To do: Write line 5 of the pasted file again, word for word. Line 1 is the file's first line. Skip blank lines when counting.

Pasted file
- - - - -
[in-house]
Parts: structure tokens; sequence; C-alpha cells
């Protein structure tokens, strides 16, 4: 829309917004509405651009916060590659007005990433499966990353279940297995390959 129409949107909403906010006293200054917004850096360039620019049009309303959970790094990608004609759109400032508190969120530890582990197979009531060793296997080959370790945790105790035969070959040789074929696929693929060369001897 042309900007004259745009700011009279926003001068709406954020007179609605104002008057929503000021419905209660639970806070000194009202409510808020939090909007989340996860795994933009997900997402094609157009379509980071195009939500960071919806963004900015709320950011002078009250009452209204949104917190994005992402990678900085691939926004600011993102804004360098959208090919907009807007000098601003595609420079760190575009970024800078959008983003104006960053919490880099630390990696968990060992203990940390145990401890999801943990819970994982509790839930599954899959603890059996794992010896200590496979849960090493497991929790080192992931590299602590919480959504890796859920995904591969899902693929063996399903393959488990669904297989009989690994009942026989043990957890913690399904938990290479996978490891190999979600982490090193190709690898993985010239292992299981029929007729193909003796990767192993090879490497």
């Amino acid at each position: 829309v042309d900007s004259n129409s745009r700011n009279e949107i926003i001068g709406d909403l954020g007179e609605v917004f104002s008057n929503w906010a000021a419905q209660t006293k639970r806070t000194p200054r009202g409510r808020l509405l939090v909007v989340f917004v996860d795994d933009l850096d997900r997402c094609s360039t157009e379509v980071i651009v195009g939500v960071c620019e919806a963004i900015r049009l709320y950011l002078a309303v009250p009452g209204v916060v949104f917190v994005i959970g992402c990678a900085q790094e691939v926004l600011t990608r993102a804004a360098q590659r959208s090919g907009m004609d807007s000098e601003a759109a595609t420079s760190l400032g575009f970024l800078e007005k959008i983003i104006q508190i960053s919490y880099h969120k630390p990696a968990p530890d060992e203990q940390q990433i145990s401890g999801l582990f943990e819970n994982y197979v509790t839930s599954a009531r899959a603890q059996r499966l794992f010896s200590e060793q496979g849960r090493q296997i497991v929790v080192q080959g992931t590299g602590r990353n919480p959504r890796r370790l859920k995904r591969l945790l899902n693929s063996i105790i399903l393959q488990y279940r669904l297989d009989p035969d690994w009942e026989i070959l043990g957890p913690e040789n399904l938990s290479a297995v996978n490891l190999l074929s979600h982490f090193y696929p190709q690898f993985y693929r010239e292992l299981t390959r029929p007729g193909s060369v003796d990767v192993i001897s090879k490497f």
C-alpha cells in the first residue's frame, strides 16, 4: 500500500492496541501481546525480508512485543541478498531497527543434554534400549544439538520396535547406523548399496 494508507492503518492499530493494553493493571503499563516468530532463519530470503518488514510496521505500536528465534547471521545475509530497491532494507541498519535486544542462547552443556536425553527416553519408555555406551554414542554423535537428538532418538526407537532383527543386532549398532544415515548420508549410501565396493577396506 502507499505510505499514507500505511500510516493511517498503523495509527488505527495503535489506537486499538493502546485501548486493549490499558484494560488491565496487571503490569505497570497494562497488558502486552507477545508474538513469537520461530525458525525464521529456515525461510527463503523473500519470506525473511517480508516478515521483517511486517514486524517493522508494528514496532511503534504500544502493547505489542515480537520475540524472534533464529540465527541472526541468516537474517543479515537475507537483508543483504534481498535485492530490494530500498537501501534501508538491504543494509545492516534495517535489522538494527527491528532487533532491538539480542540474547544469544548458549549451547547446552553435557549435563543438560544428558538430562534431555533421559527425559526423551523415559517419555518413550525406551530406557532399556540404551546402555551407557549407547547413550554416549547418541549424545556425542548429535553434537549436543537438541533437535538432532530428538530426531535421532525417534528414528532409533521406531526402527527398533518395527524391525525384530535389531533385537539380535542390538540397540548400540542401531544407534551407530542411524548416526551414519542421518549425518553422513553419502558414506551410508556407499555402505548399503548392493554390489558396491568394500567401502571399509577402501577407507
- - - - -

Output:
C-alpha cells in the first residue's frame, strides 16, 4: 500500500492496541501481546525480508512485543541478498531497527543434554534400549544439538520396535547406523548399496 494508507492503518492499530493494553493493571503499563516468530532463519530470503518488514510496521505500536528465534547471521545475509530497491532494507541498519535486544542462547552443556536425553527416553519408555555406551554414542554423535537428538532418538526407537532383527543386532549398532544415515548420508549410501565396493577396506 502507499505510505499514507500505511500510516493511517498503523495509527488505527495503535489506537486499538493502546485501548486493549490499558484494560488491565496487571503490569505497570497494562497488558502486552507477545508474538513469537520461530525458525525464521529456515525461510527463503523473500519470506525473511517480508516478515521483517511486517514486524517493522508494528514496532511503534504500544502493547505489542515480537520475540524472534533464529540465527541472526541468516537474517543479515537475507537483508543483504534481498535485492530490494530500498537501501534501508538491504543494509545492516534495517535489522538494527527491528532487533532491538539480542540474547544469544548458549549451547547446552553435557549435563543438560544428558538430562534431555533421559527425559526423551523415559517419555518413550525406551530406557532399556540404551546402555551407557549407547547413550554416549547418541549424545556425542548429535553434537549436543537438541533437535538432532530428538530426531535421532525417534528414528532409533521406531526402527527398533518395527524391525525384530535389531533385537539380535542390538540397540548400540542401531544407534551407530542411524548416526551414519542421518549425518553422513553419502558414506551410508556407499555402505548399503548392493554390489558396491568394500567401502571399509577402501577407507